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If you're like most people, you spend a lot of time in your car. Whether you're driving to work, running errands, or vacationing in another state, long periods behind the wheel can be taxing on your body.
If you're also struggling with lower back pain, that discomfort can be exacerbated while driving. But there are ways to reduce your risk of developing back pain while driving, and we'll share them with you in today's post. Keep reading for seven tips that will help keep your back healthy and pain-free!
So why does your lower back hurt while driving? Well, it's not always because you turned the wrong way or haven't adjusted your rearview mirror properly. It is possible that it's the result of a number of various or cumulative causes. Here are some:
Having the car seat too high or angled in such a way that you feel like you're sitting up really straight could be putting excess pressure on your lower back. This pressure can lead to muscle strain and/or spasms.
With your spine not in a "neutral" position – or using an uncomfortable seat cushion or lumbar support pillow that doesn't fit your body type and size well and is causing discomfort. Or it could be because you're extending your arms too far to reach pedals, which limits the mobility of the upper back and neck muscles.
Furthermore, if your seat belt runs across your stomach, this could also cause lower back pain while you're driving. If the seat belt is uncomfortable or irritating to your skin, then it's probably cutting into the soft tissue in your lower back. Additionally, if the seat belt rides up too high on your torso (toward your belly button), this can cause tightness in the muscles of the lower back.
The ideal posture for driving is one in which your head and neck are positioned in a slight forward-flexed position, and your waist and legs form a 90-degree angle (i.e., butt pushed all the way against the back of the car's seat with both feet pressed firmly on the floor). If your car doesn't allow for this, add cushions to support yourself.
Bad driving habits such as holding onto the steering wheel too tightly or leaning awkwardly when turning/parking can place added stress on your lower back.
Riding in a car for hours with no breaks can cause your back muscles to contract and tighten. Take periodic breaks throughout your drive; get out of the car and stretch or walk around for a few minutes (this is especially important if you've been sitting for over thirty minutes).
If you have an existing back injury, even the most routine activities can be uncomfortable. Injuries make it difficult to maintain proper posture and can make you more susceptible to strain and spasms. It could be past surgical history in the back, herniated disc, sciatica, spondylosis, and other conditions which make it harder to sit for long periods of time.
The good news is that you can do a lot about it. If your lower back hurts while driving, there are steps you can take (and precautions you should consider) to help prevent the worsening of the pain or the development of a new lower back injury.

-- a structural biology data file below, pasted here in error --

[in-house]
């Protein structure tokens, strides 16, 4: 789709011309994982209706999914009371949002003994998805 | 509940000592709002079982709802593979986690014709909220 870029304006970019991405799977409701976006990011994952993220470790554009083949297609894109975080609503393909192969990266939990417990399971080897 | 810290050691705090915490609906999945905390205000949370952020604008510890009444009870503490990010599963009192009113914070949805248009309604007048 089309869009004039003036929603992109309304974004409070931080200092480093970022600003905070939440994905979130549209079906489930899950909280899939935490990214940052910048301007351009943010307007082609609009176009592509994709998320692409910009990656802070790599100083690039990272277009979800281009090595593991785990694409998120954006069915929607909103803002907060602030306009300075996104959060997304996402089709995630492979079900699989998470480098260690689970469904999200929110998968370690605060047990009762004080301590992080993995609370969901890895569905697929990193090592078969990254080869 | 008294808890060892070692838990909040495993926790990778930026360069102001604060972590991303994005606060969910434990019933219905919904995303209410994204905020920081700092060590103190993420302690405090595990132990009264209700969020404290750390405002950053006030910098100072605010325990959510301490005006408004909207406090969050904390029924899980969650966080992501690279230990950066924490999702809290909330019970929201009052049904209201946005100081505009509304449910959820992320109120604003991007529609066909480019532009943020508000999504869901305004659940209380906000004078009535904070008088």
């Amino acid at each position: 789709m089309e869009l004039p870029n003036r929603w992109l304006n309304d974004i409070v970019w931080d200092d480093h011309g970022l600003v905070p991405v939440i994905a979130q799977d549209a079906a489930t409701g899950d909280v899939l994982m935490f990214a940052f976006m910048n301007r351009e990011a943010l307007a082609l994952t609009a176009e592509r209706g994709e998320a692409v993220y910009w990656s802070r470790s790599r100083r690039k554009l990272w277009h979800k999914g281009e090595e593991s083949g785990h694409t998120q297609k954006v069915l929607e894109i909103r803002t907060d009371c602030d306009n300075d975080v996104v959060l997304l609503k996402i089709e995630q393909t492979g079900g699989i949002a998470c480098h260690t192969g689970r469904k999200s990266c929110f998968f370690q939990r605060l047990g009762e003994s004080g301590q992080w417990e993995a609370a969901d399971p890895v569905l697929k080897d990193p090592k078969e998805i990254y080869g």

Certain factors are also implicated in lower back pain while driving, including being overweight or of a certain age (e.g., if you're over 40 years old). Being overweight can put excess pressure on the lower back, while aging can make it more difficult for your back muscles to compensate for an uncomfortable car seat.
Now that you know some of the causes of lower back pain after long car rides or drives, let's talk about how you can avoid developing this condition. Continue reading to get to know seven tips that will help keep your back healthy and pain-free.
Can Long Car Rides Cause Lower Back Pain
The most common question we get related to lower back pain from sitting in car is "Can long car rides cause lower back pain?" And the quick answer is yes.
Let us discuss this in detail.
It is quite common to have back pain after a long car ride, even without any pre-existing lower back pain. A long commute each day with less than favorable sitting positions can put you at risk for lower back problems later on.
In some cases, the effects of a single bad posture throughout the course of a long drive might not be that noticeable. But it's important to note that as your body takes hours upon hours of poor postures during those daily commutes, all those little changes in these muscles and joints add up over time.
The second most popular question we get related to lower back pain from sitting in car is "What is the best driving position for lower back pain?" And once again, the answer is similar to what we mentioned above.
There's no one perfect way to sit while you drive. Truth be told, there are many ways to mitigate back pain while driving. But this depends on your physical structure and the kind of vehicle you're using.
Here are four basic car sitting positions that can make a huge difference:
1. Driving with the Back Up Straight
We want to encourage you to be mindful of your lower back while driving. Because if you slouch or lean too far back, it can add a lot of stress to this area. In fact, many drivers have reported lower back pain from long commutes due to these two factors.
2. Driving with Proper Posture
In addition to sitting up straight, some experts recommend that you keep your thighs parallel to the ground and your feet at the top of the pedals while maintaining a slight forward-flexed position in your neck and head (i.e., chin slightly tucked in). This is definitely one way to help minimize lower back strain from driving for extended periods of time each day!
3. Driving With Your Seat Cushion
And now, here's a quick tip from those who have been there. Driving with your seat cushion can help provide some extra lower back support that you otherwise might not get while behind the wheel. Just be sure to remove it when you're done driving!
4. Driving With Additional Support